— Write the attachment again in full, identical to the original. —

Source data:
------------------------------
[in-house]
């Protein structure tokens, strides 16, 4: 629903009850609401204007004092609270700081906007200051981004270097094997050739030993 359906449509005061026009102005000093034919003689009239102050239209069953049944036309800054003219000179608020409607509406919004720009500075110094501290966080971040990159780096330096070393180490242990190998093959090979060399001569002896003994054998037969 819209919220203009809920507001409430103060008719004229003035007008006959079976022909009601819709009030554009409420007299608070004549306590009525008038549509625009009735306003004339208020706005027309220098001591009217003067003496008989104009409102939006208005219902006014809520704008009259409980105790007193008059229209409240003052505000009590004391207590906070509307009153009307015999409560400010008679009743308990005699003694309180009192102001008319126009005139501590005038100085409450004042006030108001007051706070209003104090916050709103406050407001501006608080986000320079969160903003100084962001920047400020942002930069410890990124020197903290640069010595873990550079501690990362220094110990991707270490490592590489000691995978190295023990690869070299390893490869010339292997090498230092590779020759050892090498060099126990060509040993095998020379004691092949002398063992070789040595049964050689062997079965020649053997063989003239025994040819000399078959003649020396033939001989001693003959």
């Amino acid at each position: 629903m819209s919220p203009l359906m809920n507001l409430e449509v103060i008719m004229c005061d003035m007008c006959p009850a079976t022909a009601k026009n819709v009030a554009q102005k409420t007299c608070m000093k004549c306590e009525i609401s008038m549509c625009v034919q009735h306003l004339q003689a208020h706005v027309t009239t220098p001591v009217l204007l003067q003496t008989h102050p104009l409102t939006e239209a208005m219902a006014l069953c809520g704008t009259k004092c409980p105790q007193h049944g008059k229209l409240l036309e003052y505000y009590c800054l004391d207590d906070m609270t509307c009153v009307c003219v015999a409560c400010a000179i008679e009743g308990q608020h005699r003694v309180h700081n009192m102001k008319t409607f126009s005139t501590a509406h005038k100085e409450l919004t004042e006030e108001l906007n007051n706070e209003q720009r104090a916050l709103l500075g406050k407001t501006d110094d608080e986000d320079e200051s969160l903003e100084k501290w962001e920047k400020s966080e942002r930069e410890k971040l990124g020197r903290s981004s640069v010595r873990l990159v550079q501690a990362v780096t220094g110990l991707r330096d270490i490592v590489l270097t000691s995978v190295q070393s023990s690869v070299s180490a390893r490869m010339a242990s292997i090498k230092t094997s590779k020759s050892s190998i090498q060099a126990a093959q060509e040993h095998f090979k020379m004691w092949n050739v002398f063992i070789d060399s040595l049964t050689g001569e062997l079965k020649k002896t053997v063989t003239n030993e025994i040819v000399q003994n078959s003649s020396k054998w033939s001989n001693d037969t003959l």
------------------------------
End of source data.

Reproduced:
[in-house]
């Protein structure tokens, strides 16, 4: 629903009850609401204007004092609270700081906007200051981004270097094997050739030993 359906449509005061026009102005000093034919003689009239102050239209069953049944036309800054003219000179608020409607509406919004720009500075110094501290966080971040990159780096330096070393180490242990190998093959090979060399001569002896003994054998037969 819209919220203009809920507001409430103060008719004229003035007008006959079976022909009601819709009030554009409420007299608070004549306590009525008038549509625009009735306003004339208020706005027309220098001591009217003067003496008989104009409102939006208005219902006014809520704008009259409980105790007193008059229209409240003052505000009590004391207590906070509307009153009307015999409560400010008679009743308990005699003694309180009192102001008319126009005139501590005038100085409450004042006030108001007051706070209003104090916050709103406050407001501006608080986000320079969160903003100084962001920047400020942002930069410890990124020197903290640069010595873990550079501690990362220094110990991707270490490592590489000691995978190295023990690869070299390893490869010339292997090498230092590779020759050892090498060099126990060509040993095998020379004691092949002398063992070789040595049964050689062997079965020649053997063989003239025994040819000399078959003649020396033939001989001693003959």
């Amino acid at each position: 629903m819209s919220p203009l359906m809920n507001l409430e449509v103060i008719m004229c005061d003035m007008c006959p009850a079976t022909a009601k026009n819709v009030a554009q102005k409420t007299c608070m000093k004549c306590e009525i609401s008038m549509c625009v034919q009735h306003l004339q003689a208020h706005v027309t009239t220098p001591v009217l204007l003067q003496t008989h102050p104009l409102t939006e239209a208005m219902a006014l069953c809520g704008t009259k004092c409980p105790q007193h049944g008059k229209l409240l036309e003052y505000y009590c800054l004391d207590d906070m609270t509307c009153v009307c003219v015999a409560c400010a000179i008679e009743g308990q608020h005699r003694v309180h700081n009192m102001k008319t409607f126009s005139t501590a509406h005038k100085e409450l919004t004042e006030e108001l906007n007051n706070e209003q720009r104090a916050l709103l500075g406050k407001t501006d110094d608080e986000d320079e200051s969160l903003e100084k501290w962001e920047k400020s966080e942002r930069e410890k971040l990124g020197r903290s981004s640069v010595r873990l990159v550079q501690a990362v780096t220094g110990l991707r330096d270490i490592v590489l270097t000691s995978v190295q070393s023990s690869v070299s180490a390893r490869m010339a242990s292997i090498k230092t094997s590779k020759s050892s190998i090498q060099a126990a093959q060509e040993h095998f090979k020379m004691w092949n050739v002398f063992i070789d060399s040595l049964t050689g001569e062997l079965k020649k002896t053997v063989t003239n030993e025994i040819v000399q003994n078959s003649s020396k054998w033939s001989n001693d037969t003959l």